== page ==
survey 1

Ashurst Field view

The first round of the design cycle comprised the initial survey of the land and the people connected with it as far as was possible at the time. The field was in a rental agreement at the time and the person renting was not favourable to people walking on the land and in a difficult relationship with the Trust, so that an in depth site survey was not possible. The board of trustees needed to have a strategy in place for the management of the field after the expiry of the rental agreement.

My first survey involved a basic mapping of the site, my personal engagement with the site,  and Hoathly Hill Trust and Community’s engagement with the site.


history of the site

Originally acquired in 1972 as part of a vision that the Hoathly Hill Community would be able to grow its own food. In early years it was used by various local farms initially Old Plaw Hatch and later Plaw Hatch Farm as a biodynamic initiative founded by members of Hoathly Hill Community and others. Part of Ashurst Field went on to be developed as a specialist biodynamic herb production enterprise together with other areas of Hoathly Hill. This continued up to end of 1984. Ashurst Field was then again used by Plaw Hatch for grazing up to 2001 when a further attempt for members of Community to do the farming was taken on by a community member. The Stables were erected in 2004 and the Barn in 2006. There were sheep, pigs, chickens and milking cows producing fresh pork, mutton, egg and raw milk. The field yielded a hay crop annually which also made a wonderful community event turning and bring in the hay as well as income for the farm. The applying of the biodynamic preparations has been the other Community involvement along with the enjoyment of the animals on our doorstep. The field is included in Plaw Hatch Farm Demeter certification.

In the last three years, I have facilitated visioning sessions within Hoathly Hill Community. In summary, there have been the following impulses for and around the field:

  • paddock
  • regenerative agriculture
  • woodland area
  • coppicing
  • wetland system
  • outdoor meeting spaces
  • social events
  • eco-pods for volunteers and/or glamping
  • a hub for small land-based social enterprises, ie rural crafts, fruit, veg, eggs production
  • school visits and after-school activities
  • educational projects, eg in community projects, biodynamics and permaculture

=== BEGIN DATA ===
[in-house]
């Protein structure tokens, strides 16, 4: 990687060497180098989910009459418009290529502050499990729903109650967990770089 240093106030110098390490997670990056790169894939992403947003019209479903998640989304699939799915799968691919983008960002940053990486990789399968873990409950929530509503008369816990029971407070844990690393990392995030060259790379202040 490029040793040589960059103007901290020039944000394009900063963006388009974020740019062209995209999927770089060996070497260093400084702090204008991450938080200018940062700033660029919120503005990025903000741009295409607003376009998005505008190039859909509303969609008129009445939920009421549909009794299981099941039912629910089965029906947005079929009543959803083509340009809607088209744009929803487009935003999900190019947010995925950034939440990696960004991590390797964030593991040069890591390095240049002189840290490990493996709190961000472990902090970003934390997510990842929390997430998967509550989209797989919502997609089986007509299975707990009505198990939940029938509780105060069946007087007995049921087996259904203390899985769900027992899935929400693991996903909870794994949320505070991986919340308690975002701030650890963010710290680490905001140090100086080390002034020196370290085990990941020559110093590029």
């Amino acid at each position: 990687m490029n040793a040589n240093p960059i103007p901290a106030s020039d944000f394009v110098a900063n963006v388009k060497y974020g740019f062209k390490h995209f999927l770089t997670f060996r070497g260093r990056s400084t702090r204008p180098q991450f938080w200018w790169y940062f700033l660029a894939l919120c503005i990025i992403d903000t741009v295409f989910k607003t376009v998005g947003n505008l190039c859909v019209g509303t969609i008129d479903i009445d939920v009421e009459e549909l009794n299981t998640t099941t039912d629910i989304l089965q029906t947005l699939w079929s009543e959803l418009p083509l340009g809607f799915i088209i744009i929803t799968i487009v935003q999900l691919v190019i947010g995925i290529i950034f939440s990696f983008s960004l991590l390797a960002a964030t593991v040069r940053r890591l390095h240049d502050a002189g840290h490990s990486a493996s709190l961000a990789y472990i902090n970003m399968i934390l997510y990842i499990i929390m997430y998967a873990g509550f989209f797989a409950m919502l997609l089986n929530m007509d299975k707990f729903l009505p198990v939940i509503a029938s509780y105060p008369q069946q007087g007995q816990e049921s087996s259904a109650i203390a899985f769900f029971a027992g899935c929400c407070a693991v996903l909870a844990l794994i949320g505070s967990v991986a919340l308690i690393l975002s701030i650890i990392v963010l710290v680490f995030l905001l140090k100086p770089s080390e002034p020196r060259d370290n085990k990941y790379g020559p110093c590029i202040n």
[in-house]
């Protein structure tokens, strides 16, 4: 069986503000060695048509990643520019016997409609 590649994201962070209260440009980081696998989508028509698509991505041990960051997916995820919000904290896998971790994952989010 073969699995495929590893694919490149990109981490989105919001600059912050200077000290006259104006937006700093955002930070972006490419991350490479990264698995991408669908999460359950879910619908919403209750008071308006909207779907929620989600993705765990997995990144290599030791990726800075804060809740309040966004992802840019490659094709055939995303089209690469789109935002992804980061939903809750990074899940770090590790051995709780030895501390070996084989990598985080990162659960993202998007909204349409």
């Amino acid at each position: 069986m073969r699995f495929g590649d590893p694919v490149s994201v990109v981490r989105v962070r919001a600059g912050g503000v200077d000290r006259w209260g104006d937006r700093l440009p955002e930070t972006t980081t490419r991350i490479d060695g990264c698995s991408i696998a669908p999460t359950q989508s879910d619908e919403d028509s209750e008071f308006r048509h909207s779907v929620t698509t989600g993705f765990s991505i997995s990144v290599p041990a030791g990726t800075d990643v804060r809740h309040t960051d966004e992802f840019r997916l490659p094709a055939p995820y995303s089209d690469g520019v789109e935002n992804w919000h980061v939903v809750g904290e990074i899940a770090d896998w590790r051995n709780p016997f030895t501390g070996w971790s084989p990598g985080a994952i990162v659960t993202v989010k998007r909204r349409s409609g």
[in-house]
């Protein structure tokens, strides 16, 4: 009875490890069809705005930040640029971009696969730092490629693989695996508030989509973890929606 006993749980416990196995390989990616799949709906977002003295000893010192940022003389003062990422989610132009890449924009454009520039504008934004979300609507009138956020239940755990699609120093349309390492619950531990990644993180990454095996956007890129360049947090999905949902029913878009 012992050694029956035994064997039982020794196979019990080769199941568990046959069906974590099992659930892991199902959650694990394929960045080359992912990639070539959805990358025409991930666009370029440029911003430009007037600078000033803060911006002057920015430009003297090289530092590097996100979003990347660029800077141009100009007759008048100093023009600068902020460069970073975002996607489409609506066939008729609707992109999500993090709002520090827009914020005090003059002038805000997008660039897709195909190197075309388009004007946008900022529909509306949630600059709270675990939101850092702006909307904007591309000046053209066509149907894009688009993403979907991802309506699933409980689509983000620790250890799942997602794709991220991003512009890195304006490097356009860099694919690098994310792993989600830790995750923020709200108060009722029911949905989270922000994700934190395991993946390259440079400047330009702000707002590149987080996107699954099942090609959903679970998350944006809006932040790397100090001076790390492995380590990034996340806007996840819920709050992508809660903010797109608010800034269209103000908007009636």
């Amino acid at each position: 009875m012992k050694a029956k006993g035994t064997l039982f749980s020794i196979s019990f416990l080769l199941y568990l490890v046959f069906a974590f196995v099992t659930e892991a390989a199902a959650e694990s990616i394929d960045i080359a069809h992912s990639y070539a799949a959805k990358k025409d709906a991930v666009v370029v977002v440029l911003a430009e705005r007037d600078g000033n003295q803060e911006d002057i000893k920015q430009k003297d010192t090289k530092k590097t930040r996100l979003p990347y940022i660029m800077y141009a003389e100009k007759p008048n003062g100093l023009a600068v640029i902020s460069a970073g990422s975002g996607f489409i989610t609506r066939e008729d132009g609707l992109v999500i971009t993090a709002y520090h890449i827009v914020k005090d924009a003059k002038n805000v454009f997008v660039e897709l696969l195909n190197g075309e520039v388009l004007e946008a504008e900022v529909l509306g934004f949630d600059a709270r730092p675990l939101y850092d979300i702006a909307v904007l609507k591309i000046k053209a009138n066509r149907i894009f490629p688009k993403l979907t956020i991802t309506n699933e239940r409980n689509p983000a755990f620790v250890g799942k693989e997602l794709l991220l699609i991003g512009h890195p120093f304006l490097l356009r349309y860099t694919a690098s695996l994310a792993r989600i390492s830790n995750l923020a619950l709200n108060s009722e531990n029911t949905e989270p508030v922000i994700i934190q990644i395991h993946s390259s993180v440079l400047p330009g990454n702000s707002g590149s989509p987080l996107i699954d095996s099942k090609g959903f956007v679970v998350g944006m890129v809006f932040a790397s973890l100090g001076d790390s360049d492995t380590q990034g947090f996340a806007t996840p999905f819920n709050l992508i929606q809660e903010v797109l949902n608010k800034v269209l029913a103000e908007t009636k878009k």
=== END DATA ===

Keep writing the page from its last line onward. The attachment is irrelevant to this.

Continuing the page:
• integration with Arc Hall
  • connecting with similar local projects and organisations, ie Plaw Hatch Community Farm
  • connecting with community farm movement nationally, ie Federation of City Farms and Community Gardens, Permaculture Association LAND project, Biodynamic Land Trust.

base maps

Ashurst Field and surrounds

Ashurst Field surrounds boundary web

Ashurst Field Ordinance Survey

Ashurst Field os web

Ashurst Field google map 50:1

AF google 501


my personal involvement

As a member of Hoathly Hill Community and a trustee of Hoathly Hill Trust, I have been observing the site and community connections to the field for three years. See my other designs, especially the Community Life Pathway.

My fellow trustees and I have needed to formulate a strategy to care for the land. I have worked in collaboration with fellow community members, trustees, permaculturalists and biodynamic teachers and practitioners on this design for the field.

Personally I see the opening up of this space as a great opportunity for a community environmental educational project. I was not attached to this vision and was very happy to facilitate and support others with their visions for the field as is my role as a trustee.

I have been particularly inspired by the Transition movement and the community food growing projects that have arisen out of it, by the community farm model and by consensus design formulated by Christopher Day. I have also explored the following areas and draw inspiration from all this work:

  • holistic land management
  • Chris Dixon’s permaculture wilderness regeneration project at Argel, Wales
  • biodynamics
  • effective groups and organisations
  • initiative-taking and project management
  • social legal forms and organisational structures.

Hoathly Hill Trust vision

Hoathly Hill Trust is the owner of the field and responsible for its management. I facilitated a collaborative review of the Trust as a whole (see my Community Life Pathway), which resulted in a Strategic Plan for the Trust. Defining for the field design are the Trust’s vision, values and objects.

Our vision

Our vision is to facilitate projects and initiatives which further our values, our charitable objects and the public benefit.

Our values

Our values are our guiding principles in the way we work as a board of directors and are the guiding principles of the projects and initiatives we work with. We aim to:

  • work collaboratively
  • work with openness and transparency
  • care for the environment
  • care for people and community life.

Our objects

  • the advancement of education
  • the relief of persons in need, sickness, hardship and distress.

For more information: Hoathly Hill Trust website

Community vision

Hoathly Hill Community members have run many visioning sessions for the community as a whole, including Hoathly Hill Trust and its assets. One recent session is documented as part of my Community Living Pathway as an example.